Monitor provides several user-callable functions that the operating system should call through manually-inserted hooks on various occasions. When creating a task, the operating system has to call a specific monitor function named TCCreateThread to initialize the task structure internal to Monitor with an initial program counter and obtain a task ID. However, this is vulnerable to data-oriented attacks. To protect the system against such attacks, initializing task structures is permitted only during system startup. The operating system signals that the startup process is complete through a manually inserted hook, after which code pointers generated by untrusted code are no longer trusted. This state persists until a system reset. After a system startup, the operating system must notify context switches through another hook, passing the previously obtained task ID as a parameter.

3.2.1 Shadow Stacks

The shadow stack instrumentation in TZmCFI is implemented as an instrumentation pass for LLVM, which borrows some implementation techniques from ShadowCallStack [12]. During the prologue/epilogue generation pass, for each function, the instrumentation pass checks if the return target is spilled to the stack. If that is the case, it inserts the following monitor calls into the function’s prologue and epilogue (Fig. 3):

  • Shadow Push inserted to a prologue, pushes a return target to the current task’s shadow stack.

  • Shadow Assert inserted to an epilogue, pops a trustworthy return target from the shadow stack, superseding the untrustworthy one from the stack. If this type of monitor call is followed by a function return instruction, they are fused into a Shadow Assert Return monitor call for an improved runtime performance.

The implementation of these monitor functions resides in Monitor and runs in Secure Mode, and calling them is the sole mean to interact with a shadow stack in Non-Secure Mode.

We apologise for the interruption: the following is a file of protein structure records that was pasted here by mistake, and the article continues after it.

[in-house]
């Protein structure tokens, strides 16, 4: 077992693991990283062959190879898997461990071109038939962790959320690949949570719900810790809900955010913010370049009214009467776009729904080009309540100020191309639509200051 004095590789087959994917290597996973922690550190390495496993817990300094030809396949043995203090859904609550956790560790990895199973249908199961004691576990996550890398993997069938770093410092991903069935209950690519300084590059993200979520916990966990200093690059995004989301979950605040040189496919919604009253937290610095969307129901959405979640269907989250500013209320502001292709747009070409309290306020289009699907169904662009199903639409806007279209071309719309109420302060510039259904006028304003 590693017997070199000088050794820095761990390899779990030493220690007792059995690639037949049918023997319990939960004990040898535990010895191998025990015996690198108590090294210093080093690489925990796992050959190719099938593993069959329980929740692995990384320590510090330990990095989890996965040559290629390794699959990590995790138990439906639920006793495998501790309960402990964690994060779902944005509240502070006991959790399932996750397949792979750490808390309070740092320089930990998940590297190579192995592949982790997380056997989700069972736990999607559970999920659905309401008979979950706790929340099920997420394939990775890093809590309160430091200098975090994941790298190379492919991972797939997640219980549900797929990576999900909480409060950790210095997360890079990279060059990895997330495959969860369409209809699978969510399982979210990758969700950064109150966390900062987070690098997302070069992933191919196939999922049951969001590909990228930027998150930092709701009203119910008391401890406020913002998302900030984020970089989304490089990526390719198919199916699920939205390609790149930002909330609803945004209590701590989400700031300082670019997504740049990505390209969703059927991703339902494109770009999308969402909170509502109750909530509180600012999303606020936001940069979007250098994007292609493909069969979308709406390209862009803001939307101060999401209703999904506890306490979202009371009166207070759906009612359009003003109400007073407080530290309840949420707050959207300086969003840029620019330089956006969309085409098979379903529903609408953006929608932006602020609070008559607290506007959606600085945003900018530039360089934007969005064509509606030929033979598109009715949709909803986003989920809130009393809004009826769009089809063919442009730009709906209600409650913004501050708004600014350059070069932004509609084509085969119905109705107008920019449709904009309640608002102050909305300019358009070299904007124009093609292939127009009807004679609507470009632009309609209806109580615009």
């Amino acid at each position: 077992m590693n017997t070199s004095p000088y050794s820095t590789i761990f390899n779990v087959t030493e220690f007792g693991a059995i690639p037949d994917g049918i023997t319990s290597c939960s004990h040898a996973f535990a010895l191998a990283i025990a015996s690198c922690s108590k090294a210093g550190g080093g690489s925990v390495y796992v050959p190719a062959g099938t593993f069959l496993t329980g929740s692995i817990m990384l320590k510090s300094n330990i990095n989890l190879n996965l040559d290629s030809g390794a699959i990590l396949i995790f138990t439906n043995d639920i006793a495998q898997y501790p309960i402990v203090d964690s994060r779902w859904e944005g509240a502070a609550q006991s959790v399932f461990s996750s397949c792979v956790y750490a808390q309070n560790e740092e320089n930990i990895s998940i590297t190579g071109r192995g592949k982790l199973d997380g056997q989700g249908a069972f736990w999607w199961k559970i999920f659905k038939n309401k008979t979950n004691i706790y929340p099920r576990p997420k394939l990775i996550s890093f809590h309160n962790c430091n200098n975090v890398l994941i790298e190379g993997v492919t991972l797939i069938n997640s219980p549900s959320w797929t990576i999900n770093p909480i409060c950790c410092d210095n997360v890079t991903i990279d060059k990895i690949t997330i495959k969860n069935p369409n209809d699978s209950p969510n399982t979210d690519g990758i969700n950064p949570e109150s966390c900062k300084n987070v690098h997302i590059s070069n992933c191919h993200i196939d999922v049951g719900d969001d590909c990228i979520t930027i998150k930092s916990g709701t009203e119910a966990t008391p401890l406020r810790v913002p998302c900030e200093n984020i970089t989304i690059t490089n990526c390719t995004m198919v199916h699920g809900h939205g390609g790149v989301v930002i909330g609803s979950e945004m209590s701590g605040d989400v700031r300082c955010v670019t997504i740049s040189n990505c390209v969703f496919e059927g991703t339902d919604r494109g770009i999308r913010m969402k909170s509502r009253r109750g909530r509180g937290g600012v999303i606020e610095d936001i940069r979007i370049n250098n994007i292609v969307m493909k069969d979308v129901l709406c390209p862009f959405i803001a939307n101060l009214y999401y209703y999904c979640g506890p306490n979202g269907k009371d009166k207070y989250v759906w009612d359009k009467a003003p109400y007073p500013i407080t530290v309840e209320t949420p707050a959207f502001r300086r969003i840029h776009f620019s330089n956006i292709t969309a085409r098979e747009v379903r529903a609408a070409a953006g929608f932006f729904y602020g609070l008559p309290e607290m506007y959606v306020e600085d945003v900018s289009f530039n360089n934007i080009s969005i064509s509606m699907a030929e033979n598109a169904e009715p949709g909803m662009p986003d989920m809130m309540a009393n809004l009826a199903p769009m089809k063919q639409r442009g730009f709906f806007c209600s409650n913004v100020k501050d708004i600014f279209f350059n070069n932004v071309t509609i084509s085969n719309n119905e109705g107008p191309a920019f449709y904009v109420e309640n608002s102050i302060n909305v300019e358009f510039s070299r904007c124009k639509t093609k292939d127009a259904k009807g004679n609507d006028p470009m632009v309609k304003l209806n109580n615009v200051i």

Fig. 3
figure 3

The generated assembler code of the shadow stack instrumentation in TZmCFI

The implementation of Shadow Assert (Return) comes with two flavors: on function return, the aborting flavor compares the current return target against the original return target popped from the stack, and if they are different, aborts the program immediately, while the non-aborting flavor simply replaces the current return target with the one from the shadow stack. From a security point of view, they both provide the same CFI guarantee—a code pointer is never created from non-trusted data, though the former is likelier to detect an incorrect behavior. From a performance point of view, the latter provides a lower overhead because only one copy of a return address needs to be preserved.

To support multi-tasking, each task is associated with its own shadow stack, which is stored as a part of the task structure in Monitor. When the operating system notifies the occurrence of a context switch through a Monitor hook, the current shadow stack is swapped with a new task’s one.

The shadow stack instrumentation explained in this section only covers function calls and returns. For exception entries and exits, we use a different variant of shadow stack described in Sect. 4.